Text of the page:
This is an action for summary judgment arising out of a motor vehicle negligence action in which the two insurance companies involved disputed coverage and the payment of fees for the defense of said action.
It appears that on November 6, 1966 plaintiff George Toma was operating a 1964 Cadillac, owned by the defendant Peter Matera, in a westerly direction on Route 3 in the Township of East Rutherford, New Jersey, when he struck the rear of a 1966 Chevrolet owned and operated by defendant Pedro Pluda. Toma, a licensed used car salesman, had come into possession of the car on November 5, 1966, having been
given it by Matera for the purpose of showing it to a prospective purchaser at a social event that evening. Toma is insured by Continental National American Group (Continental), policy No. 215-64-13, whereas Matera has coverage with National Union Insurance Company (National Union), under policy No. ACF 980134.
There is a suit presently pending for personal injuries in the Superior Court, Docket L 42915-67, wherein Pedro Pluda is plaintiff and George Toma, individually and doing business as Parkway Auto Body, and Peter Matera are defendants. Continental undertook to defend said action after a refusal by National Union.
This action is concerned with two closely related issues: (1) Which insurance company will be designated the primary insurer and be responsible for coverage of the accident and for the defense of said suit? (2) If the excess insurer defends said action after the primary insurer declined to do so, is it entitled to a recovery of expenses and counsel fees?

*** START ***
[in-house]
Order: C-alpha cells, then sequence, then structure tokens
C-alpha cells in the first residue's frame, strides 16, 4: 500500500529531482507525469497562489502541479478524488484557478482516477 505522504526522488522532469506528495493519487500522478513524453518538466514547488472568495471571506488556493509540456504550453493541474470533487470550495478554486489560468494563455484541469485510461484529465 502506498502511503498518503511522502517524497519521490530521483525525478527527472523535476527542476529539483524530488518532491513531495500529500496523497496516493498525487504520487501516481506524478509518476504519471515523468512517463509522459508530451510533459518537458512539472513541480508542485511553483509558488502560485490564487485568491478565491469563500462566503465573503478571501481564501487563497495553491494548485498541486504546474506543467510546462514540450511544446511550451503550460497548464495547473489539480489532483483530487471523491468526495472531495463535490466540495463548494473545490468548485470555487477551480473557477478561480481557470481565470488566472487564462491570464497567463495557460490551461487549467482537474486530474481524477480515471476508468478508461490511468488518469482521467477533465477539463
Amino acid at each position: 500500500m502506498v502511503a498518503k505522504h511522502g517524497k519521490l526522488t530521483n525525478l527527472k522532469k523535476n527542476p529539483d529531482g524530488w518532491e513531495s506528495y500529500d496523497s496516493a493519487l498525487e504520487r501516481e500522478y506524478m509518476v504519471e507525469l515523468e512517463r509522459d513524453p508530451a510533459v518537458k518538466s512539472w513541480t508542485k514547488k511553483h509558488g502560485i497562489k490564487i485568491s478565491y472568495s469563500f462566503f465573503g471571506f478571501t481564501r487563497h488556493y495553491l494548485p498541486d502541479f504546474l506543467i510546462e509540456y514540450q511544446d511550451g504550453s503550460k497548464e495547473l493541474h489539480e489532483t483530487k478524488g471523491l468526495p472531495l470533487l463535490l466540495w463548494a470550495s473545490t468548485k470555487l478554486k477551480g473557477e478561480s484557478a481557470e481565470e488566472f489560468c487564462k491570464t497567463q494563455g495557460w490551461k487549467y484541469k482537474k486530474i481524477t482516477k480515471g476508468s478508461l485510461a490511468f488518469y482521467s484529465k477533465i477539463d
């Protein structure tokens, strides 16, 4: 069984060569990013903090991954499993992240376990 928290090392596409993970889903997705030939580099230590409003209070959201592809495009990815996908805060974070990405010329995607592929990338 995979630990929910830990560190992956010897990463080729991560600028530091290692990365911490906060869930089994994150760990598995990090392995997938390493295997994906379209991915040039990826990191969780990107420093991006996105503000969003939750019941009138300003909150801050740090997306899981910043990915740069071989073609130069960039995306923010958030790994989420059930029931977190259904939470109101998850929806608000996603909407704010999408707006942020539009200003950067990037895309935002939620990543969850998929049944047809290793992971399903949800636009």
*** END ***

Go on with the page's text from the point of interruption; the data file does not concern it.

The specific exclusion upon which National Union rests its defense reads as follows:
This policy does not apply under Part I:
(d) to any haulaway, tank, truck, tank trailer, or any automobile used therewith, owned, hired or held for sale by the named insured and not being delivered, demonstrated or tested ; or to any watercraft, while away from the premises or to any aircraft; [emphasis added]
This type of exclusion is intended to eliminate coverage of persons using automobiles in the automobile business for purposes other than delivery, demonstration or testing. Other automobile liability insurance policies have in the past contained various forms of exclusion clauses referring to garages, automobile repair shops and filling stations. For the most part, the provisions of such clauses have expressly eliminated persons engaged in those businesses from those added as insureds by the omnibus clause of the policy. LeFelt v. Nasarow , 71 N.J. Super. 538 (Law Div. 1962).
Under the New Jersey statutes an omnibus clause should have a broad interpretation, N.J.S.A. 39:6-46(a) ...